Many killed in Red Mosque blast

Security tightened after suicide bomber kills Pakistani police.

    The blast took place on the periphery of
    the mosque in a busy marketplace [AFP]

    Brigadier Javed Cheema, an interior ministry spokesman, said on Saturday: "Security has been tightened and a joint investigation team has been assembled."
     
    Cheema said the suicide bomber's remains were being DNA tested.
     
    The man had explosives strapped to his body and was in a row of Punjab police when he detonated his load.
     
    One witness, Nisar Ahmed, said: "It was a very big blast. I myself saw two bodies flying into air and falling on the road."
     
    Protest

    Earlier Pakistani police had fired tear gas to disperse protesting radical religious students who had spoiled government plans for the resumption of religious activities at the mosque complex, which had been a battleground earlier this month.

    The students occupied the Red Mosque demanding the return of its pro-Taliban imam.
     
    The students prevented the government-appointed imam from leading Friday communal prayers.
     
    Hundreds of protesters threw stones at an armoured personnel carrier and dozens of police in riot gear on a road outside the mosque.

    Paint job

     Pakistani police fired tear gas at
    Islamist protesters throwing stones [AFP]

    The group chanted slogans against Pervez Musharraf, the president, and called for Ghadi Abdul Aziz to be released.

    The mosque had been hastily restored and reopened after it was damaged in fighting between students at the neighbouring religious college and government troops.

    Its roof has been replaced, and bullet-scarred walls patched and painted in yellow. The rooftop minarets have been recoated in white.

    Kamal Hyder, Al Jazeera's correspondent in Islamabad, said students arrived at the mosque armed with red paint and quickly began repainting the mosque its original colour.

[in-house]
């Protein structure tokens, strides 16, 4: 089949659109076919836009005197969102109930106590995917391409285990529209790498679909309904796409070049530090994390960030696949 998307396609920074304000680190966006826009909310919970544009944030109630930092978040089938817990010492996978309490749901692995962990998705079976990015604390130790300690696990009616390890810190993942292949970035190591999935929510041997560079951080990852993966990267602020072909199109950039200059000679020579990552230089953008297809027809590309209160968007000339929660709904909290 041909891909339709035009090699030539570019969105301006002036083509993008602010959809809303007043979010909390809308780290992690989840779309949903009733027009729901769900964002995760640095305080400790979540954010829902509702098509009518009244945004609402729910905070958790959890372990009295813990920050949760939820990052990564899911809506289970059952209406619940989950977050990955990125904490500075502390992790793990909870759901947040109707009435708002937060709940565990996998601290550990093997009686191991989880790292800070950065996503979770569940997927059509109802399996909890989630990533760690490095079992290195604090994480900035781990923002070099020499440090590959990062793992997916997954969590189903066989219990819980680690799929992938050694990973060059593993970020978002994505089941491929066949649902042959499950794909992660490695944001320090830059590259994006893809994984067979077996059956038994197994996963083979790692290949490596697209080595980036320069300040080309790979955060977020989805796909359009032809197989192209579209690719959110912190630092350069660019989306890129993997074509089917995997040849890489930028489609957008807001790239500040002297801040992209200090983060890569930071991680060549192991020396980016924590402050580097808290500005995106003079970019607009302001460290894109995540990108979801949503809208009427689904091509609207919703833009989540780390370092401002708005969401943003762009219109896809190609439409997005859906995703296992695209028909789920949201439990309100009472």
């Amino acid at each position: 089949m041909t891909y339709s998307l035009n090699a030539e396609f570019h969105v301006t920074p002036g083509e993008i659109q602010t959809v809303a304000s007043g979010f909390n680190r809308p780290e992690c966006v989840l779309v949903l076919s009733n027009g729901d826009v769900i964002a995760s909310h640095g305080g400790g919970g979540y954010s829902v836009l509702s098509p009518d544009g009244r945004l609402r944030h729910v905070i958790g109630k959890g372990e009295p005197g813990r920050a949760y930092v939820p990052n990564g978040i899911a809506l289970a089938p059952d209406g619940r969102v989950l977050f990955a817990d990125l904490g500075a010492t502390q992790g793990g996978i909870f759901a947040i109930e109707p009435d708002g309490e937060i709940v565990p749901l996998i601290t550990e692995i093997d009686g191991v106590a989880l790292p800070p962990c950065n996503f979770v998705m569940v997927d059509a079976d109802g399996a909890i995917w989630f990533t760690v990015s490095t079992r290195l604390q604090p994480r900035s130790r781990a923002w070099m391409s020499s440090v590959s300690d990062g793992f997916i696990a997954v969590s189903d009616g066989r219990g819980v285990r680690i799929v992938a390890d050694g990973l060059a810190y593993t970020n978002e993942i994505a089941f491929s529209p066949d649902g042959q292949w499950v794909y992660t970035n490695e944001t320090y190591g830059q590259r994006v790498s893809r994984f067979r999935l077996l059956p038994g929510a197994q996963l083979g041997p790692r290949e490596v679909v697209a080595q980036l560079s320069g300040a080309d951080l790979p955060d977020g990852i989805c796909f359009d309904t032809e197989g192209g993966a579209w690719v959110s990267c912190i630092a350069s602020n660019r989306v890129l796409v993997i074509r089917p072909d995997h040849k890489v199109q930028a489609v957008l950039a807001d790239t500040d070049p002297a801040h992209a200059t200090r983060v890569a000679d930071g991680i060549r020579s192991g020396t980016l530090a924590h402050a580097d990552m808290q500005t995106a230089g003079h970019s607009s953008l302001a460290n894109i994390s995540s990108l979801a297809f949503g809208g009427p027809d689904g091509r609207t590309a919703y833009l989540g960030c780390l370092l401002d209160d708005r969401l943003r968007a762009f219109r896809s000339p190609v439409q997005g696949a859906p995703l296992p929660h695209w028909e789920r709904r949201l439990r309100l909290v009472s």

The study centre was also badly damaged in the assault and has since been demolished.

    Workers had pitched tents on Thursday in anticipation of worshippers filling the main hall on Friday and spilling over outside into Islamabad's monsoon-season heat and humidity.

    Outside the mosque, dozens of police and paramilitary officers remained on patrol, and barbed wire still encircled part of the complex.


    Police storm

    The mosque was left scorched by explosions and sprayed with bullets after commandos stormed the complex on July 10 to end a week-long siege by those inside. At least 102 people died in the fighting and violence earlier in the siege.

    The Red Mosque was riddled with bullets [AFP]

    Ul-Haq said that 50 bodies found in the mosque after the siege were still to be identified.

    He denied that the government was hiding the exact number of casualties. 

    After the siege, the government sealed off the central mosque and moved quickly to have it repaired, amid outrage in Pakistan that a sacred place had been the scene of violence.

    Ul-Haq said the government will pay for the education and accommodation of students from the demolished study centre if asked for.

    A senior municipal official said the school would not be reconstructed.

    SOURCE: Agencies


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